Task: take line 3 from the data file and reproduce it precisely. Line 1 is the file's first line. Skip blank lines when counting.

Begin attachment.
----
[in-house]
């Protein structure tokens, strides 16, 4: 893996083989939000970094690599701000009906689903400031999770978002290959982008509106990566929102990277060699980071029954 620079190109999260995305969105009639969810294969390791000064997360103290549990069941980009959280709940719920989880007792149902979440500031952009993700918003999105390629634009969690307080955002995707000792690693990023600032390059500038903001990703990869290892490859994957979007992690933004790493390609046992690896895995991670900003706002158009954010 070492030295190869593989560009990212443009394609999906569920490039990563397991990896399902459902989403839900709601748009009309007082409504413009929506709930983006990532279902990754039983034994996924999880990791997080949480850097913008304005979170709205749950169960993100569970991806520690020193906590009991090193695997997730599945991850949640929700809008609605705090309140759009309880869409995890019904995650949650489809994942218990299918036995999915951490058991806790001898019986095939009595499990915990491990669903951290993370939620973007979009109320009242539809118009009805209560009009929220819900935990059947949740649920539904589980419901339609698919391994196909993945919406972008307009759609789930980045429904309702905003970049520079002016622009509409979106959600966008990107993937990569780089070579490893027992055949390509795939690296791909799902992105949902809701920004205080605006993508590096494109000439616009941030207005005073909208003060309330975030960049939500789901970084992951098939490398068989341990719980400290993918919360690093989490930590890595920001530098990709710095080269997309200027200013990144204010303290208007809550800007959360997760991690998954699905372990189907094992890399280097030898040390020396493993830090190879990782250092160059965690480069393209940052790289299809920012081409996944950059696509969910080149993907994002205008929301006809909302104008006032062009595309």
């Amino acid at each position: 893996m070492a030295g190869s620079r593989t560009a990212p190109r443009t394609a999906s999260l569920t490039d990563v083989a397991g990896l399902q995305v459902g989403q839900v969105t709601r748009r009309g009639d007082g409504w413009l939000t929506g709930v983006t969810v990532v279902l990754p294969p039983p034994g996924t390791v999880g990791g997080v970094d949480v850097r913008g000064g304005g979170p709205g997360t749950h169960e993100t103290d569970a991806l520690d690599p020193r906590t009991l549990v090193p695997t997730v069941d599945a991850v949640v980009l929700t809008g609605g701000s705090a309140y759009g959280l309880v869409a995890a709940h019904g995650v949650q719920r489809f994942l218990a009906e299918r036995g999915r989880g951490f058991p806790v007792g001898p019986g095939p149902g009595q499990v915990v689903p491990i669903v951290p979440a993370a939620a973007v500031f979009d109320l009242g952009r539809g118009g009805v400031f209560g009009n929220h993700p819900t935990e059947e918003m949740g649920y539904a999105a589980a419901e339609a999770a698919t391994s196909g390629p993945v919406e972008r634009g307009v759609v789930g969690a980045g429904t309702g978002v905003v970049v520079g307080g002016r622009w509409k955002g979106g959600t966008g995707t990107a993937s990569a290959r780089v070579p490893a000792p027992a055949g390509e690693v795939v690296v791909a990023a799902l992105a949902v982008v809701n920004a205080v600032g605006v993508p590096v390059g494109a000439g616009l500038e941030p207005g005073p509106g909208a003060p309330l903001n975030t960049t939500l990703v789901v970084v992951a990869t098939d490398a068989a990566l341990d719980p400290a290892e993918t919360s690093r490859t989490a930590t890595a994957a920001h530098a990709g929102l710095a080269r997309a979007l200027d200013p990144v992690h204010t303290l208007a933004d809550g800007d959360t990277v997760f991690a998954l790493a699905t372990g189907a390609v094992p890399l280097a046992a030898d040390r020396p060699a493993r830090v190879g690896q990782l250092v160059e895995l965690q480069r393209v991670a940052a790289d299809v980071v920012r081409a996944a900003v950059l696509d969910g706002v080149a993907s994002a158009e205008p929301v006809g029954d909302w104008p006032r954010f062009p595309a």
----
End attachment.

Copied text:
């Amino acid at each position: 893996m070492a030295g190869s620079r593989t560009a990212p190109r443009t394609a999906s999260l569920t490039d990563v083989a397991g990896l399902q995305v459902g989403q839900v969105t709601r748009r009309g009639d007082g409504w413009l939000t929506g709930v983006t969810v990532v279902l990754p294969p039983p034994g996924t390791v999880g990791g997080v970094d949480v850097r913008g000064g304005g979170p709205g997360t749950h169960e993100t103290d569970a991806l520690d690599p020193r906590t009991l549990v090193p695997t997730v069941d599945a991850v949640v980009l929700t809008g609605g701000s705090a309140y759009g959280l309880v869409a995890a709940h019904g995650v949650q719920r489809f994942l218990a009906e299918r036995g999915r989880g951490f058991p806790v007792g001898p019986g095939p149902g009595q499990v915990v689903p491990i669903v951290p979440a993370a939620a973007v500031f979009d109320l009242g952009r539809g118009g009805v400031f209560g009009n929220h993700p819900t935990e059947e918003m949740g649920y539904a999105a589980a419901e339609a999770a698919t391994s196909g390629p993945v919406e972008r634009g307009v759609v789930g969690a980045g429904t309702g978002v905003v970049v520079g307080g002016r622009w509409k955002g979106g959600t966008g995707t990107a993937s990569a290959r780089v070579p490893a000792p027992a055949g390509e690693v795939v690296v791909a990023a799902l992105a949902v982008v809701n920004a205080v600032g605006v993508p590096v390059g494109a000439g616009l500038e941030p207005g005073p509106g909208a003060p309330l903001n975030t960049t939500l990703v789901v970084v992951a990869t098939d490398a068989a990566l341990d719980p400290a290892e993918t919360s690093r490859t989490a930590t890595a994957a920001h530098a990709g929102l710095a080269r997309a979007l200027d200013p990144v992690h204010t303290l208007a933004d809550g800007d959360t990277v997760f991690a998954l790493a699905t372990g189907a390609v094992p890399l280097a046992a030898d040390r020396p060699a493993r830090v190879g690896q990782l250092v160059e895995l965690q480069r393209v991670a940052a790289d299809v980071v920012r081409a996944a900003v950059l696509d969910g706002v080149a993907s994002a158009e205008p929301v006809g029954d909302w104008p006032r954010f062009p595309a």